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Smart cities must develop in surprising ways to meet new challenges

Smart cities must develop in surprising ways to meet new challenges

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Siemenstadt in Berlin is one of a new generation of smart citiesThe new generation of smart cities should embrace new technologies and fresh approaches to combat their growing list of challenges, claims a new report from ABI Research. In its new whitepaper, 5 Ways Smart Cities Are Getting Smarter (registration), ABI suggests that digital twins and urban modeling, resilient cities, circular cities, micro-mobility, and smart spaces as the five new urban strategy shifts that will make smart cities smarter in the new ways they need. More →

Artificial Intelligence is transforming the workforce as we know it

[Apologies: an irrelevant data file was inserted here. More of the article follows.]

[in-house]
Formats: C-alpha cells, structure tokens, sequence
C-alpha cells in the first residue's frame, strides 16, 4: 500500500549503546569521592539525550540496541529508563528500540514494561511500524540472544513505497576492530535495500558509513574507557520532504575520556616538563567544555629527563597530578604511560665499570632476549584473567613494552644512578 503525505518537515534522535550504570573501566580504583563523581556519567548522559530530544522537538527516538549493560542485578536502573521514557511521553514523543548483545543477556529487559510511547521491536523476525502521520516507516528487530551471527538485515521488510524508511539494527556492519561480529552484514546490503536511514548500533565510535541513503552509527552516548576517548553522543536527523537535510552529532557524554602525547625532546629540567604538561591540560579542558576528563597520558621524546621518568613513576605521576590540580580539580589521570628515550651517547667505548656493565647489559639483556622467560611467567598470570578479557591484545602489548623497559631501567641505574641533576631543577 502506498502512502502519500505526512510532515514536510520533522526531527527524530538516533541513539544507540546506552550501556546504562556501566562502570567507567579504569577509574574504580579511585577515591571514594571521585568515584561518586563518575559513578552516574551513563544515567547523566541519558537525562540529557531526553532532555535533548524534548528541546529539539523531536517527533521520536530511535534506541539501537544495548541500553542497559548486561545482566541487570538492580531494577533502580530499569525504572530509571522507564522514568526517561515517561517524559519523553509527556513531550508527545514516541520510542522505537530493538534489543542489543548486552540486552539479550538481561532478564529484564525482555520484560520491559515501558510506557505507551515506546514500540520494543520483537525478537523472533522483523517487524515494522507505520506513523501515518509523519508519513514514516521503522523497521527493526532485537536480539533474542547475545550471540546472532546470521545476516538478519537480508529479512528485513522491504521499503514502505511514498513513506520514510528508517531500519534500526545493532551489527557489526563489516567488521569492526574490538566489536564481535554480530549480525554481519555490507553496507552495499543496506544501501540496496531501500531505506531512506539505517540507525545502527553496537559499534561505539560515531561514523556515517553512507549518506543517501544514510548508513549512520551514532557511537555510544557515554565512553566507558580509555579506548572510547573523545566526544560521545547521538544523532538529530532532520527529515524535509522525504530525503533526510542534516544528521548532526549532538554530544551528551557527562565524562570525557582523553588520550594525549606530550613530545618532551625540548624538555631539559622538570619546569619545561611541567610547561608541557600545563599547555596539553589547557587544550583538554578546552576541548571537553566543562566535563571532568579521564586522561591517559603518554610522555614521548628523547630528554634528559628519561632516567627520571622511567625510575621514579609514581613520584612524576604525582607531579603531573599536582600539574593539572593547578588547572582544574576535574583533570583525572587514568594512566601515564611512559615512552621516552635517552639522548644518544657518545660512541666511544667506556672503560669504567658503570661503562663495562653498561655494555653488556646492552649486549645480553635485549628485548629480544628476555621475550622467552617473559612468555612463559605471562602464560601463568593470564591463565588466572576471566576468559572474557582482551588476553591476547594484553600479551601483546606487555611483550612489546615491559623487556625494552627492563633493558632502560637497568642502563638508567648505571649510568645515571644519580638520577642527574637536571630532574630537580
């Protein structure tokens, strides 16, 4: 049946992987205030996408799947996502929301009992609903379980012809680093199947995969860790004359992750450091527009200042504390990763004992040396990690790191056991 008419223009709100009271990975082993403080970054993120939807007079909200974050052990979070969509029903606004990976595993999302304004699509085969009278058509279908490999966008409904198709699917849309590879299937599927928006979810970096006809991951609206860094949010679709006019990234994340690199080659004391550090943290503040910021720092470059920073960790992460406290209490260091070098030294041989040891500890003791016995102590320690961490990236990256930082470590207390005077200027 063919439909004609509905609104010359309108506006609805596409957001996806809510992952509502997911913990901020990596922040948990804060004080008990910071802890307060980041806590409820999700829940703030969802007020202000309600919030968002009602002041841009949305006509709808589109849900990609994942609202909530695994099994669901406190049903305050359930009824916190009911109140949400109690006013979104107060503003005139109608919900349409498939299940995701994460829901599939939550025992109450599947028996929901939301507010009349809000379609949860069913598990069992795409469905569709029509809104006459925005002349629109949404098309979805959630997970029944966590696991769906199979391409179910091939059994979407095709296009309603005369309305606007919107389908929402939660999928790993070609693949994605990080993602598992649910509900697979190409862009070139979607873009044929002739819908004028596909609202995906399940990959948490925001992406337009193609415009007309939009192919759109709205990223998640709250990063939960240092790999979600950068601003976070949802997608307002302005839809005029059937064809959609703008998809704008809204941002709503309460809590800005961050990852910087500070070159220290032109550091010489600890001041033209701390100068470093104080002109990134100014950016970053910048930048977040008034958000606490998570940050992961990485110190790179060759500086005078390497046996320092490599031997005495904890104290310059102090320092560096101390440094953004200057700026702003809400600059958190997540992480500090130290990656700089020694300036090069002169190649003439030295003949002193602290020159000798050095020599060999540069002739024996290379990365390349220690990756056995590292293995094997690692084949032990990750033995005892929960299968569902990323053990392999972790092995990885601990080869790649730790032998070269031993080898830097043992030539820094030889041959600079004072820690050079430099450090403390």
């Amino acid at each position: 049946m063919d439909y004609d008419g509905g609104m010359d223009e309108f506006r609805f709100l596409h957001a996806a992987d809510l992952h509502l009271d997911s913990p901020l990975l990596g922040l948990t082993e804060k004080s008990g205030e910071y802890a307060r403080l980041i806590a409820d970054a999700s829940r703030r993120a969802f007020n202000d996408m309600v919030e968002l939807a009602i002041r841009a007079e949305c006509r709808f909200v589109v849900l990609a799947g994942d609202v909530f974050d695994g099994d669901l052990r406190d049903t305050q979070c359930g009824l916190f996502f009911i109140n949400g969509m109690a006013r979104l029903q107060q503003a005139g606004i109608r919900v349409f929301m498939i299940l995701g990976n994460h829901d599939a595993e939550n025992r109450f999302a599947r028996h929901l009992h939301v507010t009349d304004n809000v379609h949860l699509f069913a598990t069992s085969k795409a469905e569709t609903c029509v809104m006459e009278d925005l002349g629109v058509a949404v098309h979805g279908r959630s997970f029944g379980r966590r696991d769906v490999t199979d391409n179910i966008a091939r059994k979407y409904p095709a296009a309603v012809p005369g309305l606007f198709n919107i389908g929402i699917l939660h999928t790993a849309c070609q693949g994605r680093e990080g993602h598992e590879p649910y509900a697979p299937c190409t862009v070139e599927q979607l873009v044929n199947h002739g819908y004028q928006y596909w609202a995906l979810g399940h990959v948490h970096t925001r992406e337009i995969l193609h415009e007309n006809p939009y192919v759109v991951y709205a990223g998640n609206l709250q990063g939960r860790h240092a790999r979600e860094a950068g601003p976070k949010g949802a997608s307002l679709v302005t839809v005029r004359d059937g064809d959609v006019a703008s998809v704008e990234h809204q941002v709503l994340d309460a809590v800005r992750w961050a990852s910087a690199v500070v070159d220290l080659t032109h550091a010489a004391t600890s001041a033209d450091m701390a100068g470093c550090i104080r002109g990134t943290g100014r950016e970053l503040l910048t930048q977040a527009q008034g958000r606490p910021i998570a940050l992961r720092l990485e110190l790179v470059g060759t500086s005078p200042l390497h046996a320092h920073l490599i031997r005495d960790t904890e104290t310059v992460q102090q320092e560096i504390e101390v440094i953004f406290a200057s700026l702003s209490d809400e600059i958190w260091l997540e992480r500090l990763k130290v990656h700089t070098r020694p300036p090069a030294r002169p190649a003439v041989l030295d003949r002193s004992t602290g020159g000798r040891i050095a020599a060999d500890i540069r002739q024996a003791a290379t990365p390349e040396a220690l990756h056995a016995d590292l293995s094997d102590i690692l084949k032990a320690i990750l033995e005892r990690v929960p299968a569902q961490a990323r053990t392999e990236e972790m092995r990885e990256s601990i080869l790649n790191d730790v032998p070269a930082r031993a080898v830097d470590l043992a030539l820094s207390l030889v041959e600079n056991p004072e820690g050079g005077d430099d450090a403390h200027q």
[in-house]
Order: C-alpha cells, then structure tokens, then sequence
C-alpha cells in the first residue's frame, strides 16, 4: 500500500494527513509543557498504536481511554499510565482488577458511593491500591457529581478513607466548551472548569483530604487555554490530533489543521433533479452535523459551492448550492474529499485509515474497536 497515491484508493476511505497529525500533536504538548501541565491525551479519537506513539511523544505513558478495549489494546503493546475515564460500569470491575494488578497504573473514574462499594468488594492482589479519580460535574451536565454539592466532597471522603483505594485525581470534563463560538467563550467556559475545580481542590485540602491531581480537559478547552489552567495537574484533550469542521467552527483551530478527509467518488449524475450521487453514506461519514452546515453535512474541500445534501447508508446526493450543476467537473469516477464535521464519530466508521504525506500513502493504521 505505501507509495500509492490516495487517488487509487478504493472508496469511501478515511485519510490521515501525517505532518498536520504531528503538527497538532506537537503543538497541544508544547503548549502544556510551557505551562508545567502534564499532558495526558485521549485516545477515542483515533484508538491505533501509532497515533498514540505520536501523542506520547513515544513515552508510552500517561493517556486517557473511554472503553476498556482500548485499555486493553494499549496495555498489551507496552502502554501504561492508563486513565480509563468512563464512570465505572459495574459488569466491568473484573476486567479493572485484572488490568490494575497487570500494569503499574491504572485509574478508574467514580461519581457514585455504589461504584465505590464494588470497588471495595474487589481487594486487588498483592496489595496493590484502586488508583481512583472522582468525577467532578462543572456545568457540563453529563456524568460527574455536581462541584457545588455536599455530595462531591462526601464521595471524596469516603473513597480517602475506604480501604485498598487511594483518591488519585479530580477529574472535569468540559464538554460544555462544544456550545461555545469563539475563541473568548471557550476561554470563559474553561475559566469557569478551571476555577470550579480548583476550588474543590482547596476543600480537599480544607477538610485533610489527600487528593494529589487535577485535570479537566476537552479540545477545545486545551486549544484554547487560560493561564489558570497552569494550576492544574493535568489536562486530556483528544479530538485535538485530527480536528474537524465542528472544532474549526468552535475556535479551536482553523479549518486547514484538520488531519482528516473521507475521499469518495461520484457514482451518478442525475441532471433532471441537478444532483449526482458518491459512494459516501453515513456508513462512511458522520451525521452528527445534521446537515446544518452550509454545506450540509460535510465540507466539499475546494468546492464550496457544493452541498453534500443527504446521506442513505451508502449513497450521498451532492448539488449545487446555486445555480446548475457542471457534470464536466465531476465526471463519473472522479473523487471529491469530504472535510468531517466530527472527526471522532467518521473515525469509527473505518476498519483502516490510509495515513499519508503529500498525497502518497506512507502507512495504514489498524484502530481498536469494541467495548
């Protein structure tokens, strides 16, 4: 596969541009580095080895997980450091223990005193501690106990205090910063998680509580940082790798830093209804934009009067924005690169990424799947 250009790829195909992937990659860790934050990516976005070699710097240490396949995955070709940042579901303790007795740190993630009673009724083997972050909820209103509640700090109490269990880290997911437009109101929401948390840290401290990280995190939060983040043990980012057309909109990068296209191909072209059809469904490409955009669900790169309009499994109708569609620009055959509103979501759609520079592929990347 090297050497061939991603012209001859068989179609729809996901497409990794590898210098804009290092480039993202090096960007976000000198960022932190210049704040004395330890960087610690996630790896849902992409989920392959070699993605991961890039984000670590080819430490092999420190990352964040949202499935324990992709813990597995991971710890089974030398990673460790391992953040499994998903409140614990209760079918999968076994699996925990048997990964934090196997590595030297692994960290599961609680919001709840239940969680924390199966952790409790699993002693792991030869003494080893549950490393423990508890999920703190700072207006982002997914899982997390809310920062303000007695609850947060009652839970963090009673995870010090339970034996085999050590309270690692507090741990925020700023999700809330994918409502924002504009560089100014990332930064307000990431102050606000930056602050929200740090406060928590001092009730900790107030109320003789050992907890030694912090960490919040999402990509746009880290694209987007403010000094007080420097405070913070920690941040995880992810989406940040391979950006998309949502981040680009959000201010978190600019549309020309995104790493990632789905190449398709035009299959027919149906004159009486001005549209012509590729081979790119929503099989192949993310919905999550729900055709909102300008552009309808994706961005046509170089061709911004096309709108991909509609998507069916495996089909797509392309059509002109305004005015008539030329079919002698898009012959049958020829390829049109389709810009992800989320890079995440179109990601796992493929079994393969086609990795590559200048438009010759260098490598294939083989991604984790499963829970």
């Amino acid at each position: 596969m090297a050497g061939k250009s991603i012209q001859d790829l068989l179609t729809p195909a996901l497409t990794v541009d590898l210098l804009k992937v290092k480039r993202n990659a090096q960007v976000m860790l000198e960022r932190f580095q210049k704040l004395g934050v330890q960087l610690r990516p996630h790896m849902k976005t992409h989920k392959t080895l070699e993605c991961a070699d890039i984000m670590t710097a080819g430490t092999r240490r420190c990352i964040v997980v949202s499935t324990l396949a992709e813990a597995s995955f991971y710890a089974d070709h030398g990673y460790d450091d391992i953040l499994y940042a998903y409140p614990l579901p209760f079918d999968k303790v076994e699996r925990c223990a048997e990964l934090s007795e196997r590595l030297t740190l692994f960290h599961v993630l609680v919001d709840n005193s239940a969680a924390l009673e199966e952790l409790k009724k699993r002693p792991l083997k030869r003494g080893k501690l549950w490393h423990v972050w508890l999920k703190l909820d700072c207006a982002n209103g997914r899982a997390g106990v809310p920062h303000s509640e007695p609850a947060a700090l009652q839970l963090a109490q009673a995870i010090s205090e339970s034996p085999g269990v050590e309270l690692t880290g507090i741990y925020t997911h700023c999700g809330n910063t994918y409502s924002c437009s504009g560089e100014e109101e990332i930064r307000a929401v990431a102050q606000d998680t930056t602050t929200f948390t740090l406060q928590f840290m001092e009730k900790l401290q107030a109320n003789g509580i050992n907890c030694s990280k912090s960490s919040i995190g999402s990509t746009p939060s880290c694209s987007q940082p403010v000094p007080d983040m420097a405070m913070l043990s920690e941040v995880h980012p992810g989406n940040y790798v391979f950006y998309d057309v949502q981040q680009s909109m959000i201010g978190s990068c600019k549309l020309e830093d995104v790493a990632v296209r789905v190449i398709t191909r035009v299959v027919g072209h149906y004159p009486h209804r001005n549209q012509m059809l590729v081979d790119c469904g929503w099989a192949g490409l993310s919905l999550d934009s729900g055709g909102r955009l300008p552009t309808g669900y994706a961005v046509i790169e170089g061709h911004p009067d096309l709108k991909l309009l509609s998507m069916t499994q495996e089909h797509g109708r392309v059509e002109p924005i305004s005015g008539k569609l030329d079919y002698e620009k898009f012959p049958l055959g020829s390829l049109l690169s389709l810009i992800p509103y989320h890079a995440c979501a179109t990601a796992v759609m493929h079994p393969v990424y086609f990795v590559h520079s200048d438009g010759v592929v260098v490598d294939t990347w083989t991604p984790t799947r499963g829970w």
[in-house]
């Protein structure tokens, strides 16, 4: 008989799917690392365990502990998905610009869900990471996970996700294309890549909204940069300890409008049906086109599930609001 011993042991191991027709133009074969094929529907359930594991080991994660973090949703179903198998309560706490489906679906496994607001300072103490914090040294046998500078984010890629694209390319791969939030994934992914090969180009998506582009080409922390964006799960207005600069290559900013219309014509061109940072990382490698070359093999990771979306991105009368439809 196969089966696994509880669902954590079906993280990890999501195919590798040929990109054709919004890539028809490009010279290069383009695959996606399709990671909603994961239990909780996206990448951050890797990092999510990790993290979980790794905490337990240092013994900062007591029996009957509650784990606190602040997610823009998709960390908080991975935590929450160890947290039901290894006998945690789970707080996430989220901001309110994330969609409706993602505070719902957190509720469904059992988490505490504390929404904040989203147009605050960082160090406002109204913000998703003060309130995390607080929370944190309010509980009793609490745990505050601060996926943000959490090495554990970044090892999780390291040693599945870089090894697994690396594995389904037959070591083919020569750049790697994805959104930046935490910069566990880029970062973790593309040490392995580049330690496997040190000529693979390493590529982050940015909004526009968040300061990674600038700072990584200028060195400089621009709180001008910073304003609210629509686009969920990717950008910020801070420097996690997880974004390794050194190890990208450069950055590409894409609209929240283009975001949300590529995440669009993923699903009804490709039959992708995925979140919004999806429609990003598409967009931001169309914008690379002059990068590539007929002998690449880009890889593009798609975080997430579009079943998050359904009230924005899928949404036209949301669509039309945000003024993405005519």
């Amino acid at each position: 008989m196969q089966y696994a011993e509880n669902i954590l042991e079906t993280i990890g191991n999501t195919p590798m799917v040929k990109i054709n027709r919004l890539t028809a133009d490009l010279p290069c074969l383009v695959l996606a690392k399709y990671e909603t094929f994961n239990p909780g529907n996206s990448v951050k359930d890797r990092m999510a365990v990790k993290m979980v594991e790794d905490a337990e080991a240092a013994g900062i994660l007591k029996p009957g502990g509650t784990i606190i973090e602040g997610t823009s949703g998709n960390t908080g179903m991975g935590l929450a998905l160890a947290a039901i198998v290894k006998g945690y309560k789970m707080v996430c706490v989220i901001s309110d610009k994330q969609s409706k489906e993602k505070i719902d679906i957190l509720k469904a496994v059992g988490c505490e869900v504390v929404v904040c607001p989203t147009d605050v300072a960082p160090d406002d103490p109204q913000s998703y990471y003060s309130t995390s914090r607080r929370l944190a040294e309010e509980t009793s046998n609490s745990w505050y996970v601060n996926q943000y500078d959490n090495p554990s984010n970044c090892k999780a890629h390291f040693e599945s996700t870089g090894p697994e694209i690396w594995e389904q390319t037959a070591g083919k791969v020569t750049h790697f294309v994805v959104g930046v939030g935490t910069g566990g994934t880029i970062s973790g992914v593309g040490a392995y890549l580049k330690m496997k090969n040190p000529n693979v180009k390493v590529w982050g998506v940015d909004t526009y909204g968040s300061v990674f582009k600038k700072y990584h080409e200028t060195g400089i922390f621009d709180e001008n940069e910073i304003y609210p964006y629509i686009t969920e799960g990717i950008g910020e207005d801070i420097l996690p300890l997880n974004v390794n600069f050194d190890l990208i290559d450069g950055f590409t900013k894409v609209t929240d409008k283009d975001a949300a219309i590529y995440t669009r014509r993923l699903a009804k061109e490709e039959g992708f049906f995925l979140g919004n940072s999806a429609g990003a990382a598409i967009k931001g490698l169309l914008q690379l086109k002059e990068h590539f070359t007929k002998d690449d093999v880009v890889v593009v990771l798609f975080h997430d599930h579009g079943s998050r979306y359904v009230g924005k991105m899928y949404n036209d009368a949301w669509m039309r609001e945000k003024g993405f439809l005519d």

Artificial Intelligence is transforming the workforce as we know it

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It may seem like an inevitable fact of administrative positions that anyone who fills them will be subjected to a never-ending litany of repetitive tasks. Employees in these jobs often don’t receive work that engages their brains or peaks their interests. Rather than flexing their critical thinking skills, these workers are resigned to completing the necessary, yet boring, administrative tasks.

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The bumpy road to automation, dancing elephants, free beer and some other stuff

The bumpy road to automation, dancing elephants, free beer and some other stuff

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The World Economic Forum’s Annual Summit in Davos offers the world’s elite the chance to rub shoulders and address important themes of capitalism and society. Its output has largely consisted of making assured noises about Big Subjects, and especially globalisation and the effects of technology on the economy, now typically framed around the current / imminent Fourth Industrial Revolution™.

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Cultural attitudes define the race for 5G connectivity as Germany and Holland inch ahead

Cultural attitudes define the race for 5G connectivity as Germany and Holland inch ahead